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Internal Market, Industry, Entrepreneurship and SMEs
Finland - ECSO country fact sheet
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In 2020, Finland’s GDP stood at EUR 223.7 billion, representing an increase by 6.2% from 2010 level. However, it has declined annually by 2.8%, which reflects the impact of COVID 19 global pandemic on the country’s economy.

The number of enterprises in the broad construction sector in Finland stood at 89,079 in 2020, representing an increase of 26.0% since 2010. This was driven by an increase in the number of enterprises in the real estate activities (+92.6%), the narrow construction (+7.1%) and the architectural and engineering activities (+2.2%) sub‑sectors, offsetting a decrease in the manufacturing sub‑sector (‑19.5%), over the 2010‑2020 period.

In parallel, the volume index ofproduction in the broad construction sector witnessed a growth 13.3% over the 2015-2020 period. This was driven by a growth in volume index of construction of buildings (+13.7%) and construction of civil engineering (+11.5%) over the same period.

Similarly, the total turnover of the broad construction sector in 2018 amounted to EUR 65.8 billion, representing a growth of 55.0% over the period 2010-2018. It increased to EUR 70.8 billion further in 2020. This represented an increment of 66.8% since 2010 and 7.6% since 2018.

The gross operating rate of the broad construction sector, an indicator of the sector’s profitability, stood at 14.2% in 2018, slightly below the 2010 level (14.8%) and also below the 2018 EU‑27 average (16.7%). This may be partly explained by the increase in construction costindex, which grew by 10.9 index points (ip) over the 2010‑2018 period.

In terms of employment, there were 341,031 personsemployed in the broad construction sector in 2020, representing a 27.8% increase since 2010. This was driven by increases in the real estate activities sub‑sector (+46.8%), the narrow construction (+33.4%) and the architectural and engineering activities (+30.0%) sub‑sectors, offsetting a decrease in the manufacturing sub‑sector (‑8.6%), over the 2010‑2020 period.

Growing households income, declining mortgage interest rates, and an increasing urbanisation rate contributed to a strong housing demand, which drove the housing index price up (+6.4% between 2015 and 2020). In parallel, the housing supply has grown – though not at the same pace as the demand. The residential building permits index grew by 25.0% in 2020 as compared to the 2015 level.

26.0
Number of enterprises in the broad construction sector between 2010 and 2020
66.8%
Total turnover of the broad construction sector between 2010 and 2020
27.8%
Number of persons employed in the Finnish broad construction sector
25.0%
Residential building permits index between 2015 and 2020

However, the market was significantly affected by the pandemic in March 2020. The total transaction volume amounted to EUR 5.6 billion, 13.0% lower than previous year.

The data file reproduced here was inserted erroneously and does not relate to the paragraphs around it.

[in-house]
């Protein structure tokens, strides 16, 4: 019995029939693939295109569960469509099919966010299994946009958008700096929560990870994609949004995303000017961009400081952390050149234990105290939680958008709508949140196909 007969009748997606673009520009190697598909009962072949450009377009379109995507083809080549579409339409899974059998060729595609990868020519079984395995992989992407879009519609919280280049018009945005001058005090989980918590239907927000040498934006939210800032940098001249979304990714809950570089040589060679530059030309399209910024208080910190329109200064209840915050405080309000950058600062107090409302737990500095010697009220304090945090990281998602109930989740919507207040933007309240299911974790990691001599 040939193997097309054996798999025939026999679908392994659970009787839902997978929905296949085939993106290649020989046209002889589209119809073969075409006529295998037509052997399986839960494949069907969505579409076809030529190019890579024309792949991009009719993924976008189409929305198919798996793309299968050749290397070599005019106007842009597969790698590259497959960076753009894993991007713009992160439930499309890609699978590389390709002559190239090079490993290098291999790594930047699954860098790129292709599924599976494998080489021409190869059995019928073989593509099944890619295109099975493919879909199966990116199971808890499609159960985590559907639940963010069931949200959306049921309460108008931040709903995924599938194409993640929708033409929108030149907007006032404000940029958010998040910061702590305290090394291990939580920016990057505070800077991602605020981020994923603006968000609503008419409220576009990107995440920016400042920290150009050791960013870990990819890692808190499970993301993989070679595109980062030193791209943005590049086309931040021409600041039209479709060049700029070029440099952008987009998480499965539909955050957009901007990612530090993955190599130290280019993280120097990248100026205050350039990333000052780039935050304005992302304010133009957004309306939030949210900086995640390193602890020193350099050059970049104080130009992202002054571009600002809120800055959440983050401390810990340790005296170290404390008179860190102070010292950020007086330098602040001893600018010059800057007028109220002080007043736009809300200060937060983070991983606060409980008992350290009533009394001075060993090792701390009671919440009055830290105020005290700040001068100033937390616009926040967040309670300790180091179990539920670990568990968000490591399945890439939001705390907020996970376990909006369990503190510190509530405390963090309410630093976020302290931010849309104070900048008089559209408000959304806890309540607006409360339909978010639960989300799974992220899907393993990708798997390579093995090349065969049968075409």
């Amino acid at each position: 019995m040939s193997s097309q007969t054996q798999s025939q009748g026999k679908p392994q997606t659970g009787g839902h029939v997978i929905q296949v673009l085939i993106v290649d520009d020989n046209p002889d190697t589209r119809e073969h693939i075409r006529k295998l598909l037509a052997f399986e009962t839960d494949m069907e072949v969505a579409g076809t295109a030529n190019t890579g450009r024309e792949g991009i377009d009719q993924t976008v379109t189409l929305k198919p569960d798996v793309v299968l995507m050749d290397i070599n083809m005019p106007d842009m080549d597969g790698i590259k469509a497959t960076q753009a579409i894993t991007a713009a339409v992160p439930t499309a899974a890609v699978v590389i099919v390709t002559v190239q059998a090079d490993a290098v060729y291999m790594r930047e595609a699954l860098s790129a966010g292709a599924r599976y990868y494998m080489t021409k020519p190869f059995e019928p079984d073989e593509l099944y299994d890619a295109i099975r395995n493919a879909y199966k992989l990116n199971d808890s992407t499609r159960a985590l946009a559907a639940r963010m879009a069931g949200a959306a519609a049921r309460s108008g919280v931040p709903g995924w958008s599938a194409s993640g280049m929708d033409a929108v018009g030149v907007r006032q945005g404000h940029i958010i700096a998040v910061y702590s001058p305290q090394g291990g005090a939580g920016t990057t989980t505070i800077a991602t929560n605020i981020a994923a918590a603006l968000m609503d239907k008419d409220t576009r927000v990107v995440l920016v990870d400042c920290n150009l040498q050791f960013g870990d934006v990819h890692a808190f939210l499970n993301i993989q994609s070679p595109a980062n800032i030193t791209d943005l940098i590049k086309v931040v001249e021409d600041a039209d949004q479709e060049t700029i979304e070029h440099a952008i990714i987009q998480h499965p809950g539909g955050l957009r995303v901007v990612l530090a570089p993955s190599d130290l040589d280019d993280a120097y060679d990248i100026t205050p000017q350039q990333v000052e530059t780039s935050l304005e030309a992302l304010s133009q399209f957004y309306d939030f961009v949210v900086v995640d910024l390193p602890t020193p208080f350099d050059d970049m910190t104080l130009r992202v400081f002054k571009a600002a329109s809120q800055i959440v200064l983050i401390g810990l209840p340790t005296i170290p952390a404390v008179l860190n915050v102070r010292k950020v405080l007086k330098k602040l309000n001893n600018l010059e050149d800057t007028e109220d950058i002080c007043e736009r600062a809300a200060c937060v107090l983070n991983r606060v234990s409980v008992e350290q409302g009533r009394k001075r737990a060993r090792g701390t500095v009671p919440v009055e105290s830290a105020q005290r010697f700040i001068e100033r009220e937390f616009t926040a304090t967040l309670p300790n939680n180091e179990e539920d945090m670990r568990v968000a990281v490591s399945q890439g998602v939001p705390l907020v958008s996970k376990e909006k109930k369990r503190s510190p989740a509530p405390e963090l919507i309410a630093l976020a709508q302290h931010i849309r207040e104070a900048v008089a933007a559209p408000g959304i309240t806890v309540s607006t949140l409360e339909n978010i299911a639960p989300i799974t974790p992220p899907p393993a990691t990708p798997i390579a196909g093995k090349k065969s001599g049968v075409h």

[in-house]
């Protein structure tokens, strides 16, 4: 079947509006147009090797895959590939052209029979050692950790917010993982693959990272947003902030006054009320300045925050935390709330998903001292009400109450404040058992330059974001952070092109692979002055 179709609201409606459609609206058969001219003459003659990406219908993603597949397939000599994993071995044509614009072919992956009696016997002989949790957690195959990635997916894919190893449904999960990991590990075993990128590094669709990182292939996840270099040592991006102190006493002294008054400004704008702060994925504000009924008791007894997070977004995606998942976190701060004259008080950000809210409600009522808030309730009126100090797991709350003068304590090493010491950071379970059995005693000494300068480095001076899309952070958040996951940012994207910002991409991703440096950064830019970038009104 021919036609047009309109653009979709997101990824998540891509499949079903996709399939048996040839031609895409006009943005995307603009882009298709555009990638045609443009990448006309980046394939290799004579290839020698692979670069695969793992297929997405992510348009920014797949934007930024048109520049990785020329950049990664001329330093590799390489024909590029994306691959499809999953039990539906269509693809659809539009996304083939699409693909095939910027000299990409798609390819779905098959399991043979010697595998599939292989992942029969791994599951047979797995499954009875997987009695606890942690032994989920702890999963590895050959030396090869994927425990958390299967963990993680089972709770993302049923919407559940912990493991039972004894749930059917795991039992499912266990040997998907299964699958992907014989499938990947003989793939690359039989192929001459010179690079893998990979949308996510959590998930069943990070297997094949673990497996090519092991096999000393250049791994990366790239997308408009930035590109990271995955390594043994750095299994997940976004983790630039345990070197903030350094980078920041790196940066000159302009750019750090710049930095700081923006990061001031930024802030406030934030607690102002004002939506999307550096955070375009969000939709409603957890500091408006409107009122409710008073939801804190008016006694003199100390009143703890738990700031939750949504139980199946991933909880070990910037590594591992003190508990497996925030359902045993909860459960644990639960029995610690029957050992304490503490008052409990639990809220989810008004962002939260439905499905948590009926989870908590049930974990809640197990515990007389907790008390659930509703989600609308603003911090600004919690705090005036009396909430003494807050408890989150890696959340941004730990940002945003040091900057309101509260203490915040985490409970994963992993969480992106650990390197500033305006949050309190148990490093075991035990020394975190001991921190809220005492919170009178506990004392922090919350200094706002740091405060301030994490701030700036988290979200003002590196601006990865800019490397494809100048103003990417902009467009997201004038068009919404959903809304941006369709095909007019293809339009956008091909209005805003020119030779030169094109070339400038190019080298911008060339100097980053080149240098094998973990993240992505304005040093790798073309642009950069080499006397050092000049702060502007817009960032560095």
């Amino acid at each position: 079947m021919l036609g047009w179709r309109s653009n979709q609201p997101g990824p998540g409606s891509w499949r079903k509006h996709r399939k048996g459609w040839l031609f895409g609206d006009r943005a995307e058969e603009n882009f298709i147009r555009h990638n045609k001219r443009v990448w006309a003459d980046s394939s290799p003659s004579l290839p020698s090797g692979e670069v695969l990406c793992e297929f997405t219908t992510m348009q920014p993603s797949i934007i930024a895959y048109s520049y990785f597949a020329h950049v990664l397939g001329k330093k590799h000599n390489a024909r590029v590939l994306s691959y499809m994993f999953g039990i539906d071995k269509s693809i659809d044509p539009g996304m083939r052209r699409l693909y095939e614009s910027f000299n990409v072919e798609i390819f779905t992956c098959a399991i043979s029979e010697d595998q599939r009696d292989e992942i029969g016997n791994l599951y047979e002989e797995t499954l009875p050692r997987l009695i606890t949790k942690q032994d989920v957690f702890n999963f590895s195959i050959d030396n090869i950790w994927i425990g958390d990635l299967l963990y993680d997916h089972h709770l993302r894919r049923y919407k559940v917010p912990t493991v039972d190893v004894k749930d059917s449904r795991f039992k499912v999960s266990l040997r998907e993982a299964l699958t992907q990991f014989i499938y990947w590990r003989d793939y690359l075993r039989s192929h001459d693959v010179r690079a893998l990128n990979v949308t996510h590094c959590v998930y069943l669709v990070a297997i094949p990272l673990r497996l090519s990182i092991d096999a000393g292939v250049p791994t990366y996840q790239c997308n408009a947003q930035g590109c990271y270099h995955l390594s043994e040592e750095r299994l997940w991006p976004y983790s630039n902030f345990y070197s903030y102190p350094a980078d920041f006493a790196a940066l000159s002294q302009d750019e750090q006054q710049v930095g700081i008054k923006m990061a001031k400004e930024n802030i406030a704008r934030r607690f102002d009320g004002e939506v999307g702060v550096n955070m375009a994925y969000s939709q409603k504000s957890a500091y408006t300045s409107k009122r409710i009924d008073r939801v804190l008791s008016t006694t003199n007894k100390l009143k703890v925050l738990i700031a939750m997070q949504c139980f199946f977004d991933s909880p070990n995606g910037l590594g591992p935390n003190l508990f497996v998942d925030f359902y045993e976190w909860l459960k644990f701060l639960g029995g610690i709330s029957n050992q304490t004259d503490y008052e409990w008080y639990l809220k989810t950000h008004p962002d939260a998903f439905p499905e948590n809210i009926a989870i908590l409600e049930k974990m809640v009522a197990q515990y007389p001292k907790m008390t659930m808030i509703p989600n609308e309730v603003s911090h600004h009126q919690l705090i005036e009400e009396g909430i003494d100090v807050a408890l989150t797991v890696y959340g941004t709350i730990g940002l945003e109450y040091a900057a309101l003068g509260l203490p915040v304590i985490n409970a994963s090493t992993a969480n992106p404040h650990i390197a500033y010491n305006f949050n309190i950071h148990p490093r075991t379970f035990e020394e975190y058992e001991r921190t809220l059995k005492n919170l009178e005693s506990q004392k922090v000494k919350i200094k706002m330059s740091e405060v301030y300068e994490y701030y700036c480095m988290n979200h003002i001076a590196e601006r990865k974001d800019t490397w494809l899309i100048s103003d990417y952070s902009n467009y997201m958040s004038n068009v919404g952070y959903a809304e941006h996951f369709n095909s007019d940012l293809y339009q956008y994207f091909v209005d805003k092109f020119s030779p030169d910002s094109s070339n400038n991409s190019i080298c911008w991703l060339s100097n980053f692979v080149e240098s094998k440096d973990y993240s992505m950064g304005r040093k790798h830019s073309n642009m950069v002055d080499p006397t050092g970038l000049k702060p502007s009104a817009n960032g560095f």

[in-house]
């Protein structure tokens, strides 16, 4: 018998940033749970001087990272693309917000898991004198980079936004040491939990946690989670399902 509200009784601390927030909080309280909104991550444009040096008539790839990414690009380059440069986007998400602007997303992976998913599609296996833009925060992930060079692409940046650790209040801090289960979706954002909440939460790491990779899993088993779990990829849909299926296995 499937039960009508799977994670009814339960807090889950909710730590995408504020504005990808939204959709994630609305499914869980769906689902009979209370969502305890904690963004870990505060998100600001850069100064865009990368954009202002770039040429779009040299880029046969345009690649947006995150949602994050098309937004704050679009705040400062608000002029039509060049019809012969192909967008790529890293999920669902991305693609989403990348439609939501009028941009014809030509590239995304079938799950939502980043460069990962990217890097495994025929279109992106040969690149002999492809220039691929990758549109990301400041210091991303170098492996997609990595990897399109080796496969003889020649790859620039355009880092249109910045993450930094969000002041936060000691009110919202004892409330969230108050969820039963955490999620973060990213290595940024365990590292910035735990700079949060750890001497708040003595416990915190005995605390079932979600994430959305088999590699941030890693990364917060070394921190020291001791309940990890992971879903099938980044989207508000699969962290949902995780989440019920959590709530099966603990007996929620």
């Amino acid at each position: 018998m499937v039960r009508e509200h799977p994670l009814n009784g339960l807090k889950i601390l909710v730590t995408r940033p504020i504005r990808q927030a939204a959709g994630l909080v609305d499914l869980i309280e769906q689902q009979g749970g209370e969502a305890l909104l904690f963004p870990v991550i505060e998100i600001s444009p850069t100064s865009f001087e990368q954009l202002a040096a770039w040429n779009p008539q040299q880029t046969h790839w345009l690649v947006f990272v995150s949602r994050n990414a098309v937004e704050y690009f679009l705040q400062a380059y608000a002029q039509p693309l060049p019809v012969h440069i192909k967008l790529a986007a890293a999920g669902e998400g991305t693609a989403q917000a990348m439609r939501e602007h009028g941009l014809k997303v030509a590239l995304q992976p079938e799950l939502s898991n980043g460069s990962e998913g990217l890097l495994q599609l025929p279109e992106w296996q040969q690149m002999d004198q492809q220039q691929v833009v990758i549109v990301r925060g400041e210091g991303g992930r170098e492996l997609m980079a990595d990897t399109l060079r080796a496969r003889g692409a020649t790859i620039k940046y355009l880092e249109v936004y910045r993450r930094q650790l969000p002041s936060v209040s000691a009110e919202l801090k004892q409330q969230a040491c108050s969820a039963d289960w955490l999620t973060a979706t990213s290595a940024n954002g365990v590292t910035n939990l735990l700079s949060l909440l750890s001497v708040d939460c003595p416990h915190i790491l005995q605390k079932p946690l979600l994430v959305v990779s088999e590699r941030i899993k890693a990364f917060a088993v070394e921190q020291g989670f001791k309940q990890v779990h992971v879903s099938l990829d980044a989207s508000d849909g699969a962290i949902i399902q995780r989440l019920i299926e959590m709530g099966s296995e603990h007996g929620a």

In order to strengthen the country’s infrastructure, EUR 7.0 billion was invested by the public and private sector in the civil engineering market, forming 19.0% of the total value of construction in 2020 (EUR 36.9 billion). Out of this, EUR 5.1 billion was spent on new investments and EUR 1.9 billion under maintenance. The Finnish government is expected to invest EUR 748.0 million for the development and maintenance of the transport network over the 2022‑2025 period.

Finland will receive approximately EUR 2.1 billion in grants from the Recovery and Resilience Facility.

The Finnish Recovery and Resilience Plan (RRP), approved by the European Commission in October 2021, will significantly help the country emerging from the COVID-19 pandemic crisis and fostering its green and digital transition. The plan includes investments of EUR 110 million to reduce the climate and environmental impacts of the building stock. Among other initiatives, the plan encompasses a reform of the public employment services to increase the employment rate.

Despite such developments, the Finnish construction sector still faces some major hindrances. The most important relates to shortages of skilled labour. In a recent survey conducted by the Finland Chamber of Commerce, more than half of the respondents from various industries stated that they have not gotten enough applicants for job vacancies. Their operations have also been hampered by the shortage of skilled labour in the country.

The second most important issue faced by the construction sector is the implementation of digital technologies and innovation. The share of firms in the Finnish construction sector reporting ‘no innovation’ stood at 58.0%, being the highest as compared to manufacturing (30.0%), services (40.0%) and infrastructure (50.0%) sectors.

The COVID‑19 pandemic had impacted the entire Finnish economy as a whole and the construction sector in particular in 2020. However, since the gradual lifting of restrictions imposed in order to tackle the pandemic, signs of recovery, especially witnessed in the sales in housing market have been observed. The recovery in the economy and in the construction sector in particular were backed by government’s support measures. One such initiative, encompassing businesses from all the sectors, was the launch of Business cost support (Yritysten kustannustuki). This financial support (ranging from EUR 2,000 to EUR 500,000) aims to cover costs of businesses that experienced a marked decrease in turnover due to the adverse impact of COVID‑19.

As a result of such initiatives aimed at supporting small businesses along with gradual revival of the construction sector due to increased housing demand and sales together with the government's futuristic plans for infrastructure development, the outlook of the Finnish construction sector looks optimistic and promising.